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Now that the media’s gush and drool over the Obama visit has run dry — thanks to other far more interesting events — it might be worth looking at a couple of ‘outcomes’ that much of our media seemed pretty taken with.
‘Twenty deals worth 10 billion dollars that create over 50,000 jobs.’ That was the headline repeated with breathless excitement, especially on the first day of President Barack Obama’s visit to India. These were jobs to be created in the U.S., with Indian money. But we were generously excited nonetheless. Here was a chief executive to be admired. Going out and getting the job — and jobs — done. A little perspective might help. Fifty thousand jobs are about what the United States has lost every week, on average, since December 2007. That is, for a straight 140 weeks.
This figure too, is a conservative official estimate based on numbers put out over three years by the official United States Bureau of Labor Statistics (BLS). On that same basis, the Associated Press reports the U.S. as having lost 7.5 million jobs in 35 months since December 2007. That is, over 7,000 jobs each day on average. Anaemic upward blips in private sector employment in a few months has changed nothing. And in reality, the bulk of those jobs have been lost since September 2008m at a rate far worse than 7,000 a day.
Even that is challenged by some economists who say the country’s actual unemployment rate is way above the officially stated 9.6 per cent. The AP report does mention that “There were 14.8 million people unemployed in (this) October. Adding those people to others who are working part-time but would prefer full-time jobs and those who have given up looking for work, nearly 27 million are ‘underemployed.’ That’s 17 per cent of the labor force.” Even of the 14.8 million ‘officially’ unemployed, the BLS tells us that about 46 per cent of those were jobless for 27 weeks or longer and 31 per cent were unemployed for 52 weeks or more. The U.S. needs to be creating over 3,00,000 jobs each month to get out of the mess. Nope, 50,000 jobs, if they actually materialize, won’t change much. But they do make a half-decent headline after a poll debacle. A good question, though, was why this was thought to be so important here, for us.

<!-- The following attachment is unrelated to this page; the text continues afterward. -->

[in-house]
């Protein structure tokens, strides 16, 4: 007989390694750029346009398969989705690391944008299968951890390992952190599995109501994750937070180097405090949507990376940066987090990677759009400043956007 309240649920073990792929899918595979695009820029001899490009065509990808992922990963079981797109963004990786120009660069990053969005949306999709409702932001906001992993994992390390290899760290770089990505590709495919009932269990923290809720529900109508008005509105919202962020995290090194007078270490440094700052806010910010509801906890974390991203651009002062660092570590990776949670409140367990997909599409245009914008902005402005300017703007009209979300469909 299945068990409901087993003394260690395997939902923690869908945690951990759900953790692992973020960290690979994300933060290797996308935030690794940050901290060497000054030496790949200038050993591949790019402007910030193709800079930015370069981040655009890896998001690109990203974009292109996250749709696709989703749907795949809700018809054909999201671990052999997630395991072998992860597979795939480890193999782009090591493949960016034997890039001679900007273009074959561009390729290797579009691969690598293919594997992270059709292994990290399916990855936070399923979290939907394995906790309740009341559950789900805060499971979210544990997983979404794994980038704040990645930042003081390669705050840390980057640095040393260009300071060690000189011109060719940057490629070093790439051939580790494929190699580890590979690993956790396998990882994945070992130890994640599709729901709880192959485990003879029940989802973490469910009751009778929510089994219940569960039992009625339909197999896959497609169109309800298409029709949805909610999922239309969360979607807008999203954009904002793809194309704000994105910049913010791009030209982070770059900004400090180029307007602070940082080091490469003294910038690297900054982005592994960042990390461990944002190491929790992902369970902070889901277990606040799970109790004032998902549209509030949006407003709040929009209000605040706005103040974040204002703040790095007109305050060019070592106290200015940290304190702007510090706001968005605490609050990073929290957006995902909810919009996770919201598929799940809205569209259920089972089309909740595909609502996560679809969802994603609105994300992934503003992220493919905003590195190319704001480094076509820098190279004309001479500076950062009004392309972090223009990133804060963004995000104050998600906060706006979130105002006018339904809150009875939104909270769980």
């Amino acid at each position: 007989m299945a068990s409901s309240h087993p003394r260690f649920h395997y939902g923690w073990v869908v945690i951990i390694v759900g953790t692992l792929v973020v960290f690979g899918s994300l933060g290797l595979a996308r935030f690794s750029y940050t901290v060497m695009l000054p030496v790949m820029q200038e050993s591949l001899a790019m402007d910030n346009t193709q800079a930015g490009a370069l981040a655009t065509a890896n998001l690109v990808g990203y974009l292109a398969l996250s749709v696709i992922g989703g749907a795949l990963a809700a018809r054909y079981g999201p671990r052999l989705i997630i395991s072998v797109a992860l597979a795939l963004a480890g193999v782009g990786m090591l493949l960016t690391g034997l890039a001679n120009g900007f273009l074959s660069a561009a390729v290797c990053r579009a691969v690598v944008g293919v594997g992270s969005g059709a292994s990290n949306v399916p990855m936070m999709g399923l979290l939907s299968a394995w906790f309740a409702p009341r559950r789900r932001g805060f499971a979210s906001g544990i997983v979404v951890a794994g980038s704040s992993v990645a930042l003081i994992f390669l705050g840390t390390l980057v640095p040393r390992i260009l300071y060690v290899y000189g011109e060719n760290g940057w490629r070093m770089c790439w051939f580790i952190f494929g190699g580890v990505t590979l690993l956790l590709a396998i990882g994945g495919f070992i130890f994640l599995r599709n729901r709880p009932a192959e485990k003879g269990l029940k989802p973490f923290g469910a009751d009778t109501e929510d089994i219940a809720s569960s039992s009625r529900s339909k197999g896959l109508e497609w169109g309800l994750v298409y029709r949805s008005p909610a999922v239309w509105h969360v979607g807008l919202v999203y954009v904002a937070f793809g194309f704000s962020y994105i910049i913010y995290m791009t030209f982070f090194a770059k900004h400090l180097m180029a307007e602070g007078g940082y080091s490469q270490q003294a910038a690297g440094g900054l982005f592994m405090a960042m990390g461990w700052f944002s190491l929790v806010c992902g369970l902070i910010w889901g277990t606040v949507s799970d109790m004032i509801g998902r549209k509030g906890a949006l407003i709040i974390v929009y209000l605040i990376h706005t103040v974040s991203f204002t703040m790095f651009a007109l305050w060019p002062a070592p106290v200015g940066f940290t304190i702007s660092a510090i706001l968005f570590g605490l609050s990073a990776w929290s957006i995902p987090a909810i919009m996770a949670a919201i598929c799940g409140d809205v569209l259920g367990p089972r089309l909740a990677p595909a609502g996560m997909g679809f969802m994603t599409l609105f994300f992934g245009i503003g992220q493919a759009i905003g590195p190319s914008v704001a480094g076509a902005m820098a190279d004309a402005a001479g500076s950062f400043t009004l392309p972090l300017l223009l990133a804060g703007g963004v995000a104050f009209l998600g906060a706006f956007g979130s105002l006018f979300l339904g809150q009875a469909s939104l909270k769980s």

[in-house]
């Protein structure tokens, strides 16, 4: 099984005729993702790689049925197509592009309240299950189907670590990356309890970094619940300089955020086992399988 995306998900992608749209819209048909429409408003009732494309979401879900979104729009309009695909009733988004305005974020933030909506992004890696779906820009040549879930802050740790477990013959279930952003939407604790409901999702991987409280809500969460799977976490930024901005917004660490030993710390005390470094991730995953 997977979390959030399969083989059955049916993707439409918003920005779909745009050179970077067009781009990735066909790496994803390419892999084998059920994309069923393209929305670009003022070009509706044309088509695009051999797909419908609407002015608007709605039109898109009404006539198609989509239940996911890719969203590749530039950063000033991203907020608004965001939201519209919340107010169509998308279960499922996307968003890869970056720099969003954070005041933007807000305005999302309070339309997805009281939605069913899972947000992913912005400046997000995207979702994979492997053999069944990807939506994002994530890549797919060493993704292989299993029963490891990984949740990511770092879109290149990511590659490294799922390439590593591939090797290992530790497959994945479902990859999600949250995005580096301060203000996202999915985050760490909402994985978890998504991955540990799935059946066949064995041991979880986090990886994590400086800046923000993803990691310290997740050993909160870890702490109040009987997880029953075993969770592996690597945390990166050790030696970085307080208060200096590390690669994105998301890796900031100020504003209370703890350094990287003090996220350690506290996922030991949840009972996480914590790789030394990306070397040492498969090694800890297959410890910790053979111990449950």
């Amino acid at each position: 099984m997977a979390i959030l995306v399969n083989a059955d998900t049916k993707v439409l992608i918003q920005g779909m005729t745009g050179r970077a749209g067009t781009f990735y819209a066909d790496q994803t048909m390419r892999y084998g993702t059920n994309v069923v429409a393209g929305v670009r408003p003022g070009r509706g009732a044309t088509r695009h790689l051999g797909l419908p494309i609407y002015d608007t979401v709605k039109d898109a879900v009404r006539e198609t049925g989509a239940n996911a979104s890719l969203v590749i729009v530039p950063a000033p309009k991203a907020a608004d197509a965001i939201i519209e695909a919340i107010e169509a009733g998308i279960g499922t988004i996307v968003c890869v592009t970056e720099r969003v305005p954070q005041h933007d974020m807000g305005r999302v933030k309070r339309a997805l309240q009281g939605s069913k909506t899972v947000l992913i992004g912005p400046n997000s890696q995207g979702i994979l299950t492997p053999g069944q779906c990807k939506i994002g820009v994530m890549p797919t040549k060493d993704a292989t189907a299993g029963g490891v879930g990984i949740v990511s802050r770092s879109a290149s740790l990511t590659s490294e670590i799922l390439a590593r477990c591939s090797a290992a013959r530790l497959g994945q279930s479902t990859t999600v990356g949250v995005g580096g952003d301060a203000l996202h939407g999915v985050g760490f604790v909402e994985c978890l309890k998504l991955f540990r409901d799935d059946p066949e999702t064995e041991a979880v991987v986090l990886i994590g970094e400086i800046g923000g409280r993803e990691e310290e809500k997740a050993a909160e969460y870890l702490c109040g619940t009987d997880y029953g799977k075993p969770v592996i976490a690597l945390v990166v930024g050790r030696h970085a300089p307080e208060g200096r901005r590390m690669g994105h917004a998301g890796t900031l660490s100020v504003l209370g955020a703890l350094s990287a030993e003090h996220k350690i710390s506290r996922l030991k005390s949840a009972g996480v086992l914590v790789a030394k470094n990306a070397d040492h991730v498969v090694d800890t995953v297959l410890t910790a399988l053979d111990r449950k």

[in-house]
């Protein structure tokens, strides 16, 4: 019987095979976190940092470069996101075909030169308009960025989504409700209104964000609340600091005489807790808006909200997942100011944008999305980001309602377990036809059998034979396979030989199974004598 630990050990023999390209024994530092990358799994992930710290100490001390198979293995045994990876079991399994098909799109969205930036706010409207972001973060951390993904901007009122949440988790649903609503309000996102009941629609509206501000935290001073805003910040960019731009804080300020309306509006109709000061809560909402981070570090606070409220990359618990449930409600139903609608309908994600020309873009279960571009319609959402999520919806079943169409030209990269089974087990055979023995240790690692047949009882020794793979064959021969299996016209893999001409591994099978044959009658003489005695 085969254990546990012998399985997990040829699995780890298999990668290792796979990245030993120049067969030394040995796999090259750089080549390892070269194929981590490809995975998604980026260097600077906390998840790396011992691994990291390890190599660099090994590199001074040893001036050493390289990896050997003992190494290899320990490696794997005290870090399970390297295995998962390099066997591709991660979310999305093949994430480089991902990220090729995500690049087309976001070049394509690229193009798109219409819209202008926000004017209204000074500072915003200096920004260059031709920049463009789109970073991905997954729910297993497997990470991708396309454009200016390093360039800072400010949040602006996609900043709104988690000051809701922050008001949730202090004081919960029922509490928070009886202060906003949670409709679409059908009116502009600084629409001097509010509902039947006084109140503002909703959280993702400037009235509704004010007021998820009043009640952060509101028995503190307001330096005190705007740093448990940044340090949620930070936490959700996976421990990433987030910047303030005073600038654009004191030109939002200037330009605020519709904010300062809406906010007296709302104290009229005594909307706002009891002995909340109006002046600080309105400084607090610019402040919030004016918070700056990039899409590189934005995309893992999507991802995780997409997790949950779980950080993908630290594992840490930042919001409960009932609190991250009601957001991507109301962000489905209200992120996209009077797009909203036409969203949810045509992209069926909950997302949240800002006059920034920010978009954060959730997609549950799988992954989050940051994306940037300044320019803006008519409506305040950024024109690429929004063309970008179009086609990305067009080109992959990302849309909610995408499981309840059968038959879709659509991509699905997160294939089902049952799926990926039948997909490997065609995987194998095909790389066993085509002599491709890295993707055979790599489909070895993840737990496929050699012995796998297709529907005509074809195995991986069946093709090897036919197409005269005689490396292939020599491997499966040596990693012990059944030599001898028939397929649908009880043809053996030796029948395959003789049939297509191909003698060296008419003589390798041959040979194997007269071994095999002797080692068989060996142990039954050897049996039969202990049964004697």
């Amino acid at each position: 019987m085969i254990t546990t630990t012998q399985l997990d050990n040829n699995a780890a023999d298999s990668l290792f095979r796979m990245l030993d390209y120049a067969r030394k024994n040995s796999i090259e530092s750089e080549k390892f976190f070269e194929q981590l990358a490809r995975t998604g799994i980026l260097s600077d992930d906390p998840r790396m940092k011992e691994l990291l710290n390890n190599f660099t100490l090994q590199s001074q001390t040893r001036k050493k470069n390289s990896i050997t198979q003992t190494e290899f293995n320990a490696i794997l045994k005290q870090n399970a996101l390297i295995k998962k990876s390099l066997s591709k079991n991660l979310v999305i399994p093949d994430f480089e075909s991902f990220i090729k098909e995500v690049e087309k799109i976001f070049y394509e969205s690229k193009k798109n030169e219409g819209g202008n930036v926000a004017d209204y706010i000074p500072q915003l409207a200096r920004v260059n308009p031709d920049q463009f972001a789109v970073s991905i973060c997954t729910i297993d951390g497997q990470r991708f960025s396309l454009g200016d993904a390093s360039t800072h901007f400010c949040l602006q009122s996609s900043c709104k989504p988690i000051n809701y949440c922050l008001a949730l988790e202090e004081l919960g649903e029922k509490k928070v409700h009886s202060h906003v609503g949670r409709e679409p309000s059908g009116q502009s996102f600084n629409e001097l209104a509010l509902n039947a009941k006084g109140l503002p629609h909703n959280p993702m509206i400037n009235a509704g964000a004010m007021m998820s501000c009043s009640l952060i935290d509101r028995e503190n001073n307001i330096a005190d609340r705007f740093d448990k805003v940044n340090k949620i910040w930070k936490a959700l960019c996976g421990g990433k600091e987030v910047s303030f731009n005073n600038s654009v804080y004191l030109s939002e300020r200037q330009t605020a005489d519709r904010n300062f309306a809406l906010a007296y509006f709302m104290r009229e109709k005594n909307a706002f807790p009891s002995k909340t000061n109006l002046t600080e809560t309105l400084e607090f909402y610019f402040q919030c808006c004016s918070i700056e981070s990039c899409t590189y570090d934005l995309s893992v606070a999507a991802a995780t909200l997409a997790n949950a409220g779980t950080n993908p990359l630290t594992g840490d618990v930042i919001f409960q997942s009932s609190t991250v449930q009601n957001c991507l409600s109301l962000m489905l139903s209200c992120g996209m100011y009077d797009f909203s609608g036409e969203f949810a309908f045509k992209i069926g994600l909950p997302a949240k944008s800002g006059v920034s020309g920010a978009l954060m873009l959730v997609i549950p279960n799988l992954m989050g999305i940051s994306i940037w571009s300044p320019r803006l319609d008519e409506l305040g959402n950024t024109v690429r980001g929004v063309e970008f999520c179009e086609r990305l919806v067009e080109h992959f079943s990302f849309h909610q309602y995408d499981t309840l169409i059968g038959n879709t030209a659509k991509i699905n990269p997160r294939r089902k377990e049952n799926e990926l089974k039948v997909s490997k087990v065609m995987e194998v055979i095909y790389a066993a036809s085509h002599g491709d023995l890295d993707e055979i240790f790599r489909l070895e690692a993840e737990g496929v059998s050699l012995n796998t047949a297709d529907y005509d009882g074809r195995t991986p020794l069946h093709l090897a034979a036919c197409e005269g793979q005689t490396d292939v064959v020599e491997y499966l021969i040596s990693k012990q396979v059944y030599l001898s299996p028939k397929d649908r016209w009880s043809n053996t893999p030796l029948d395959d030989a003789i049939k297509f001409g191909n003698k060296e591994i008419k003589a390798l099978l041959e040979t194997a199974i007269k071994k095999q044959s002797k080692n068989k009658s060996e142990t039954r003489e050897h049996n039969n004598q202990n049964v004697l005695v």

Leave aside how many Indian jobs the $10 billion of Indian money creates. It is not clear how many of those 50,000 jobs will come up in the United States proper. Or if there will really be 50,000 at all. Quite a bit of that manufacture you’re paying for could happen in countries other than the United States or India. Meanwhile, the U.S. Federal Reserve’s announcement — 24 hours after the mid-term elections on November 2 in the United States — that it would buy up over $600 billion of U.S. debt, came as a gift for corporate America. And still without any obligation on them to create any jobs. Nor do we know how much of our $10 billion, a trifling sum in comparison, will go towards jobs and how much of it towards corporate profit in both the United States and India. The year the U.S. saw its worst financial crisis since the Great Depression, American CEOs took home bonuses worth $18 billion. Since the meltdown, more than a trillion dollars have been poured down the gullets of a corporate world that created few, if any, jobs. So what employment will they create with $10 billion? But it did give a beleaguered Mr. Obama a headline for home. Fifty thousand jobs, wow! a whole week’s worth. All perfectly normal blather. What was curious was our media’s excitement over it.
Far more important, was the cohort of over 200 corporate CEOs visiting India alongside the U.S. President. President Obama is, in his view, in the critical phase of ‘rebuilding’ his bridges with corporate America. The cosiness of this group tour was only part of what’s been going. And the approach itself was plainly in view for quite some time before his November 3 nightmare. Mainstream U.S. media argue that he has ‘alienated’ the corporate world and Wall Street and you cannot run America that way. In reality, Mr. Obama was voted to power amidst huge outrage over the September 2008 meltdown and the role of Wall Street and bankers in that collapse. (Mr. McCain had a five-point lead in the Reuters-Zogby poll at end-August.) He then allowed the guilty of Wall Street and the banks to not only get away unscathed, but also script the ‘recovery.’ This, even as millions of dollars of bailout money vanished in bonuses and executive meetings at exclusive resorts. As Alexander Cockburn says, the rapid pro-corporate moves and the threat to medicare and social security are crazy signals to his own core base, ‘which is organized labor and Black America.’